Starting things off in our article about tone matrix apps is…Tone Matrix. Yeah, that’s what it’s called. Based off the tone matrix program of the same name by Andre Michelle(a Polish producer who created the PC version for use with the online DAW Audiotool), Tone Matrix is exactly what it says it is…and nothing else. Lacking the multi instrumentation, pitch control, scale shifting and pretty much everything that makes the version Andre Michelle made that works as a stand alone browser sequencer (as well as a plugin for Audiotool), Tone Matrix is the most barebones tone matrix composer you’ll find, and honestly, it sucks. With jarringly loud tones that increase in pitch way too much the higher on the scale you go, a dull design, and only two options in the menu available, Tone Matrix is an app to generally stay away from. It’s free, and takes little to no memory, so if you want to play with it just to get your feet wet with the idea of what a tone matrix is, feel free to use it for that. Beyond that, this app is gross and a major disservice to Andre Michelle (whose music I highly recommend listening to).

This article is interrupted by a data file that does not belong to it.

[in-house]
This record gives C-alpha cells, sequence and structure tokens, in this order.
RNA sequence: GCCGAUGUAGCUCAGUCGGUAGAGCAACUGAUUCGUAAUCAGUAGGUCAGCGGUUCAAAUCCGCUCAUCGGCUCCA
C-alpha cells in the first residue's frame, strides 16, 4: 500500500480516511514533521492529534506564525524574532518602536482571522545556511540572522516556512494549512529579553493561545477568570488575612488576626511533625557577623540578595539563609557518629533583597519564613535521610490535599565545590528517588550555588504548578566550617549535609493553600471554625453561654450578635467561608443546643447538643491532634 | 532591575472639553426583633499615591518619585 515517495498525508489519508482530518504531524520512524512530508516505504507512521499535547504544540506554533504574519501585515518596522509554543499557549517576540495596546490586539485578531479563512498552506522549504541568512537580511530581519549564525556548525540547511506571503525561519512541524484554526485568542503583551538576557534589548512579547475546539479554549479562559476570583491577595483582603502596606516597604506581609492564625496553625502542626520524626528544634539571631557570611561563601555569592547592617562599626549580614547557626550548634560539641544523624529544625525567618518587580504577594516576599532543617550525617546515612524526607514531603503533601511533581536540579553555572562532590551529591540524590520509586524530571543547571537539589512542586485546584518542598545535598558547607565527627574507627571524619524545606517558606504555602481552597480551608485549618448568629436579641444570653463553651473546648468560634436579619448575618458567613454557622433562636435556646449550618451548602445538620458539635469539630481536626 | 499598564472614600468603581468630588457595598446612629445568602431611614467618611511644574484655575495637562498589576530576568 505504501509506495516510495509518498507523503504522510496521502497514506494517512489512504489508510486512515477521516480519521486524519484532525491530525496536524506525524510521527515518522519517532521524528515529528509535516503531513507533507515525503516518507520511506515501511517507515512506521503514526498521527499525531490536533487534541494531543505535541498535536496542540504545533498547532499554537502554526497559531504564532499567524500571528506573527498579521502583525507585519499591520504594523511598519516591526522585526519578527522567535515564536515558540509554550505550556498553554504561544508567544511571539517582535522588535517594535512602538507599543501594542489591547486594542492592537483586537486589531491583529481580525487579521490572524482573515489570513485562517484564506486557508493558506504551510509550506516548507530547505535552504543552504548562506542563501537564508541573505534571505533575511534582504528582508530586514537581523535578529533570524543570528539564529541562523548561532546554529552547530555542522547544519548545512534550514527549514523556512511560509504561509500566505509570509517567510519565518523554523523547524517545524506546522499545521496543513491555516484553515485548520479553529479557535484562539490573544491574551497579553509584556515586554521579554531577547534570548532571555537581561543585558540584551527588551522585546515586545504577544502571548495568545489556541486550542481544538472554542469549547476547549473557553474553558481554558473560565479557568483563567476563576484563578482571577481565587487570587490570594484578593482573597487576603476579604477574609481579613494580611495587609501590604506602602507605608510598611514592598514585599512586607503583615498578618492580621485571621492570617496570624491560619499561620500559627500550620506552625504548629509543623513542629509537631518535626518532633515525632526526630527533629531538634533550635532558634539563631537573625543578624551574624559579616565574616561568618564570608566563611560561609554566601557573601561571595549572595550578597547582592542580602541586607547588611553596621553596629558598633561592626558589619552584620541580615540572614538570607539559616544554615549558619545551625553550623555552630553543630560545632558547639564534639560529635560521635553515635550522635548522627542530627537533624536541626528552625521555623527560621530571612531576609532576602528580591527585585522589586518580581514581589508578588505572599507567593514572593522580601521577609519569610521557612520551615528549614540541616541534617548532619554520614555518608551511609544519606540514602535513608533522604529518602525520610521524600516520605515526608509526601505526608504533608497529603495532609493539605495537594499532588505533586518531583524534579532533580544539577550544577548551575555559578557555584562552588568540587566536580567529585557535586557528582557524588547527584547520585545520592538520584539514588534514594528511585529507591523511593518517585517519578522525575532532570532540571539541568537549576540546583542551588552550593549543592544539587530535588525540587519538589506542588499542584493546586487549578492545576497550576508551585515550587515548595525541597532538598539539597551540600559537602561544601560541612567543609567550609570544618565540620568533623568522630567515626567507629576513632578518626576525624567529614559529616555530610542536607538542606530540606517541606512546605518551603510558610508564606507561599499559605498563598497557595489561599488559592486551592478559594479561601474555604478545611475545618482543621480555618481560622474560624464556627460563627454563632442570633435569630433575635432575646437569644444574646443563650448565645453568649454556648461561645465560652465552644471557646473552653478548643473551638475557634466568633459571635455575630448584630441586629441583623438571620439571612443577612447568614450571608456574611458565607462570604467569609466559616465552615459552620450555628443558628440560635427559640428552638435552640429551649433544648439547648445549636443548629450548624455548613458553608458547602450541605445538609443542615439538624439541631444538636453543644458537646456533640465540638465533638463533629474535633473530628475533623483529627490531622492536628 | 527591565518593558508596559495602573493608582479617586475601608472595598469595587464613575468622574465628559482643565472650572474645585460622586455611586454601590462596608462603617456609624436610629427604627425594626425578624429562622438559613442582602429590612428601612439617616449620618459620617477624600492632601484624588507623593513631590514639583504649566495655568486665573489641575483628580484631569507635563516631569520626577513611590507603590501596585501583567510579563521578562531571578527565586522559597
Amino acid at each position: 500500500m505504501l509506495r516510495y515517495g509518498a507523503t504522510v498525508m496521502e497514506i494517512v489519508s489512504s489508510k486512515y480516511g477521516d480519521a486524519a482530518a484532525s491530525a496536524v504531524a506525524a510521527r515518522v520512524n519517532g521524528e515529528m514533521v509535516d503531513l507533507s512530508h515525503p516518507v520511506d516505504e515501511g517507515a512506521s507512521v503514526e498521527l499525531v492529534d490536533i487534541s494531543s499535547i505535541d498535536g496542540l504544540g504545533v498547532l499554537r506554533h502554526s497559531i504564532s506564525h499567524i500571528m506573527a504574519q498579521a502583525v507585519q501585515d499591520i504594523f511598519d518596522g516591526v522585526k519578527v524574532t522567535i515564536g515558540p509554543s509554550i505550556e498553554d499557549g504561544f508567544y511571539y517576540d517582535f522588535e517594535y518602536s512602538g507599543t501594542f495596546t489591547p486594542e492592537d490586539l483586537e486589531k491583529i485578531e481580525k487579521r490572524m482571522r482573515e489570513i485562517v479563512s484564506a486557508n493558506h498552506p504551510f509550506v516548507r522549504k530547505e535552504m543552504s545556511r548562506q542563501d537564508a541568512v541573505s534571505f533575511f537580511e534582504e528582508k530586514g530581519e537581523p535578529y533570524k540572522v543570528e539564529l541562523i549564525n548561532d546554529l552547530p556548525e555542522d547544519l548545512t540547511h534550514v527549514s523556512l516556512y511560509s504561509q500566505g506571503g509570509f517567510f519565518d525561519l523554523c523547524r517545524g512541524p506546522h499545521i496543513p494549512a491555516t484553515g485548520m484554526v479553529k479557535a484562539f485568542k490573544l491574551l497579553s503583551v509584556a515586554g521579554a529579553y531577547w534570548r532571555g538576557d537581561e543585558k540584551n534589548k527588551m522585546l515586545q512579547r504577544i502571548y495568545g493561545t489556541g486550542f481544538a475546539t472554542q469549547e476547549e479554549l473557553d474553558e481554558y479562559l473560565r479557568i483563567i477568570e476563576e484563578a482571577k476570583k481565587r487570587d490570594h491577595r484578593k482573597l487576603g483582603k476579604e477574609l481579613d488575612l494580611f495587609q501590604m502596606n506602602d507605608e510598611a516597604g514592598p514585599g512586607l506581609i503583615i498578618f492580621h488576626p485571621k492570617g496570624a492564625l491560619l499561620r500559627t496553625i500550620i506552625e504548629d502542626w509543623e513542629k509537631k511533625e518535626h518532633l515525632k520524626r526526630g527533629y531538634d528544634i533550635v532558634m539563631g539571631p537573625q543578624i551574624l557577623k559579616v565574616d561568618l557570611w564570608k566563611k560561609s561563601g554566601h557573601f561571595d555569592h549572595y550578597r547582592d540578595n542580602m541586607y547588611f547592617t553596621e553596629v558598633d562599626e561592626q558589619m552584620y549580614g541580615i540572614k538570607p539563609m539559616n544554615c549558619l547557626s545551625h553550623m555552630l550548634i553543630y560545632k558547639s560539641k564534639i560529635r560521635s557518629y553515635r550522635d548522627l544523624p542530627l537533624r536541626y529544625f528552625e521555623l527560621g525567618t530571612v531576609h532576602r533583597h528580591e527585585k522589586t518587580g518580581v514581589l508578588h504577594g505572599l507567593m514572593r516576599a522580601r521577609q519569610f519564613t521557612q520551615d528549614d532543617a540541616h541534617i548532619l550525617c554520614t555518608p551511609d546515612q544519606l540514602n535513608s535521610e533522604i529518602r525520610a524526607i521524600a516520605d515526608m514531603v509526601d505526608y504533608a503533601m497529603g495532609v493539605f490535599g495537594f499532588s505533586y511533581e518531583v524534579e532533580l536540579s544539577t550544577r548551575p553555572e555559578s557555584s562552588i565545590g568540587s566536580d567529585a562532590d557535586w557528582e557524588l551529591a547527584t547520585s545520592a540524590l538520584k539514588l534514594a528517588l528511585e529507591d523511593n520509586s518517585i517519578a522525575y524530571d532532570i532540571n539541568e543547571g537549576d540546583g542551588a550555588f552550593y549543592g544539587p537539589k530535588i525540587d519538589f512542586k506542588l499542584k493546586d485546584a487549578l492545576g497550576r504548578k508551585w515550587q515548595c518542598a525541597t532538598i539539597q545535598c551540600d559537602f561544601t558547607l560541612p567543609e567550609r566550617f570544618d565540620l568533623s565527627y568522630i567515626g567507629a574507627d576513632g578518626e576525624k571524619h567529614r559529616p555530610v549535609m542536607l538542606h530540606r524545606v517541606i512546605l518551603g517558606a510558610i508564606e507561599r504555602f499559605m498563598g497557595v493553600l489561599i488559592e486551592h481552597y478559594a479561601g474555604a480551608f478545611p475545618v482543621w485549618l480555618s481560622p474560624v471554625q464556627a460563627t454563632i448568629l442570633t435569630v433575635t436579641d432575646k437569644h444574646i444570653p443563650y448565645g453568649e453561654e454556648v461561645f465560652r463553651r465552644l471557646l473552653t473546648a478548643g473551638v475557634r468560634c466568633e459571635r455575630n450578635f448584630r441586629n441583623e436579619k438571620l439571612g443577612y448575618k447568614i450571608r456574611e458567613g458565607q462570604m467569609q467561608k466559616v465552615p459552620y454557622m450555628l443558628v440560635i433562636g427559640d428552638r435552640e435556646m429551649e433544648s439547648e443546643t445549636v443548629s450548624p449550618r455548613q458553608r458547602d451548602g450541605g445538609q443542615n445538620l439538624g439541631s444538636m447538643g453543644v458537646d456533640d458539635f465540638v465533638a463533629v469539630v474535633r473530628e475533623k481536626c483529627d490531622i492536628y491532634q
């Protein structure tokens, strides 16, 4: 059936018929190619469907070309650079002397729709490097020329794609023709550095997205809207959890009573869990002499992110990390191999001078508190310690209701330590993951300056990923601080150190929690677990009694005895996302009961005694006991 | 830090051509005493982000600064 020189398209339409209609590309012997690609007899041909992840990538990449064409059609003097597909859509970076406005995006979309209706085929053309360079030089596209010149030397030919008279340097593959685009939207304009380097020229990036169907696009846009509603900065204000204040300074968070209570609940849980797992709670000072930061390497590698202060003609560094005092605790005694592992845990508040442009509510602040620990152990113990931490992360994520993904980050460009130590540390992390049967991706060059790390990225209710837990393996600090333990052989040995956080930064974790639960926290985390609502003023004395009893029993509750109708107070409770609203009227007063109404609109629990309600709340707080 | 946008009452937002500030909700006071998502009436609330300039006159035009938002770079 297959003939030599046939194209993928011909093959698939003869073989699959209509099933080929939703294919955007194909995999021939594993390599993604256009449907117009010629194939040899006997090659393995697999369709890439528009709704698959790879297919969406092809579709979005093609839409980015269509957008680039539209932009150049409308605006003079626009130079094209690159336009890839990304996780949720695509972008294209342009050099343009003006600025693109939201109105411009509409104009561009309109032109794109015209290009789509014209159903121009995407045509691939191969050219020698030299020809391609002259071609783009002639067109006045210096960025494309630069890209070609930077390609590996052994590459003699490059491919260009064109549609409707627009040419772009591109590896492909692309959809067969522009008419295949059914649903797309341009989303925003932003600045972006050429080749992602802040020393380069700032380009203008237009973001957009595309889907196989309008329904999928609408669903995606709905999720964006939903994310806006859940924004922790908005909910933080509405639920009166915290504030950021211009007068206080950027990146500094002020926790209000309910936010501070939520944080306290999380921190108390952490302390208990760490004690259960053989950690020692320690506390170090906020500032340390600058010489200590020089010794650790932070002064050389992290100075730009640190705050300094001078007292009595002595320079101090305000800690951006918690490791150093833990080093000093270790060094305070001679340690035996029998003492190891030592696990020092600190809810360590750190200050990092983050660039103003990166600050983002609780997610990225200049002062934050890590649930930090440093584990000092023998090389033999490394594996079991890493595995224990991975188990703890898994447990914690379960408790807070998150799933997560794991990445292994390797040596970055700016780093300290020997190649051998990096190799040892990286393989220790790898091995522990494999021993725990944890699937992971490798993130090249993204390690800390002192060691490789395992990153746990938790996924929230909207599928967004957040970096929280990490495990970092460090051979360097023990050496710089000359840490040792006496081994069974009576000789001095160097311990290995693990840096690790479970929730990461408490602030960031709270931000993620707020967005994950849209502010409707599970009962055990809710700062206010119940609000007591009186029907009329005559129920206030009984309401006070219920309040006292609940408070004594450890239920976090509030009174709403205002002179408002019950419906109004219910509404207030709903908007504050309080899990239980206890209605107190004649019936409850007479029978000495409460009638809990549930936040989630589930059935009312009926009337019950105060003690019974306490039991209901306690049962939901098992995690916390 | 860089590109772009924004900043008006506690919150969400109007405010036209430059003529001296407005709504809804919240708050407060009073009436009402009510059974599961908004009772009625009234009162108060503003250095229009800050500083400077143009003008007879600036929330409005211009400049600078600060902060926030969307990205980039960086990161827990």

Breakdown: Functions & Features: 1/5 UI: 3/5 Bang for Buck: 1/5 Reusability: 1/5 Reliability: 1/5 Overall: 1/5